If the hot spot is still there after this, you can try protecting it with some moleskin or some of the other suggestions to prevent it from becoming a full blister.

Reactive - At the end of the day, after blisters have formed, I have found that rubbing alcohol works pretty well. It dries them out and makes the skin harder for the next day. I usually carry a small bottle of 91% (which is also an antiseptic and fire starter). Alcohol displaces water and then dries very fast. If your feet are sweating a lot during a hike you can even try wiping them down with alcohol mid-hike.

Popping - The general rule of thumb is you should not pop blisters. However, if you have to hike more, I have found the blister will almost always pop on its own anyway. In that case, it's better to pop it in a clean environment rather than inside your dirty sweaty boot. Take a needle, and heat it in a flame to sterilize. Make a few holes near the base, just enough to let the fluid drain. Clean the area with alcohol before and after.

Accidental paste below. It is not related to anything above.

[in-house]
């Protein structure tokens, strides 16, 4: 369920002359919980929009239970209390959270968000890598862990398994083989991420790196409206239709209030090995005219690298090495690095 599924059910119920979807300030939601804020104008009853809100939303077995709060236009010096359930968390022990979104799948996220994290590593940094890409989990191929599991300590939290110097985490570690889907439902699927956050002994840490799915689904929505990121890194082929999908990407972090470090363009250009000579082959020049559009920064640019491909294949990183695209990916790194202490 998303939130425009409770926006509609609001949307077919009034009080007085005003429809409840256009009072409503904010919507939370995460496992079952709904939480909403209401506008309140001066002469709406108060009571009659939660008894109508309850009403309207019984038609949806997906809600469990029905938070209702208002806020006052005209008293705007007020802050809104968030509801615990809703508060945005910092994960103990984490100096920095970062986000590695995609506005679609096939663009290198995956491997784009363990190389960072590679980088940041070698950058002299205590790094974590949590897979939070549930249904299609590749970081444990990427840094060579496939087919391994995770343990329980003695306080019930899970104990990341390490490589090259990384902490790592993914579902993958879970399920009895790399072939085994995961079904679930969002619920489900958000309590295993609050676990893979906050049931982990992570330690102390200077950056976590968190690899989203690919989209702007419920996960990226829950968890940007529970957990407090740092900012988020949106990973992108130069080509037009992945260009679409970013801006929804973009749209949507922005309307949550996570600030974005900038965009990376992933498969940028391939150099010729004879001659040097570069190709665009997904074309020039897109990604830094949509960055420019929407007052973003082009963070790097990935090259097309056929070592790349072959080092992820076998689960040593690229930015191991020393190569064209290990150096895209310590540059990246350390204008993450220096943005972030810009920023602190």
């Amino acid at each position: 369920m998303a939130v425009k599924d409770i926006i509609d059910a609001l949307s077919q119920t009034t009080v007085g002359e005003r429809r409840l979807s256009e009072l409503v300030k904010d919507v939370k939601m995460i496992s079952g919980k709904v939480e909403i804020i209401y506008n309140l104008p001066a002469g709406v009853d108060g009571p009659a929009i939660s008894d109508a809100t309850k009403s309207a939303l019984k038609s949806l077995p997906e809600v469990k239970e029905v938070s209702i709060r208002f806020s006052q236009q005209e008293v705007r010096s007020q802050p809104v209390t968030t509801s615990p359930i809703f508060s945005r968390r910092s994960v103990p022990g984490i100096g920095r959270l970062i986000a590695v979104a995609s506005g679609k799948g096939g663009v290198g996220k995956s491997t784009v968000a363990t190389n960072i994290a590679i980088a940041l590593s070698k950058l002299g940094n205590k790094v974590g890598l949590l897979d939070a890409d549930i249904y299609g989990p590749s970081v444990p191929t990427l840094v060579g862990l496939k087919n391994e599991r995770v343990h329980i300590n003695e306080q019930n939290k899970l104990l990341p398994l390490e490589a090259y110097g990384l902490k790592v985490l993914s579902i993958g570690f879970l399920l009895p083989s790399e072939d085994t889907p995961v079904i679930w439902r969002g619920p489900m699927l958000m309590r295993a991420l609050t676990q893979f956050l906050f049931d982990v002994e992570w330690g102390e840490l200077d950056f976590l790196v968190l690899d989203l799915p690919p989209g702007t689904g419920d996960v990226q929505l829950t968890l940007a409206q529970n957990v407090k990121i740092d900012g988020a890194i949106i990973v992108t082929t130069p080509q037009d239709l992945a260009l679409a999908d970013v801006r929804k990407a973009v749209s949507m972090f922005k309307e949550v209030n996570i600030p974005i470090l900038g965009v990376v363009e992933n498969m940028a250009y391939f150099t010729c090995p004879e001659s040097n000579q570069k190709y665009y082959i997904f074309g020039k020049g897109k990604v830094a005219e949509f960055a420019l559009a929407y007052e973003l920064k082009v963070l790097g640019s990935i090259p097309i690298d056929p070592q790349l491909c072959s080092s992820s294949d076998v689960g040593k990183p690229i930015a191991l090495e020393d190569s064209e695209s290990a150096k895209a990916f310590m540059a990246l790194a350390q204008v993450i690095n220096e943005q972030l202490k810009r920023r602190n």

You mention that they're newer boots in your post. You could also wear them enough to make sure you've broken them in BEFORE your big hiking trip. Wear them to work (if you can get away with it). Wear them on the stairmaster in the gym (if you're doing 20 minute sessions, blistering may not be as bad, and you can make sure to duct-tape / moleskip up your feet anywhere you might get a blister).


The most successful method for me is using a lot of shea butter. Before and after a physical activity. Before it reduces friction and acts as moisturizing. After it can be used as a treatment cream because it hydrates your skin.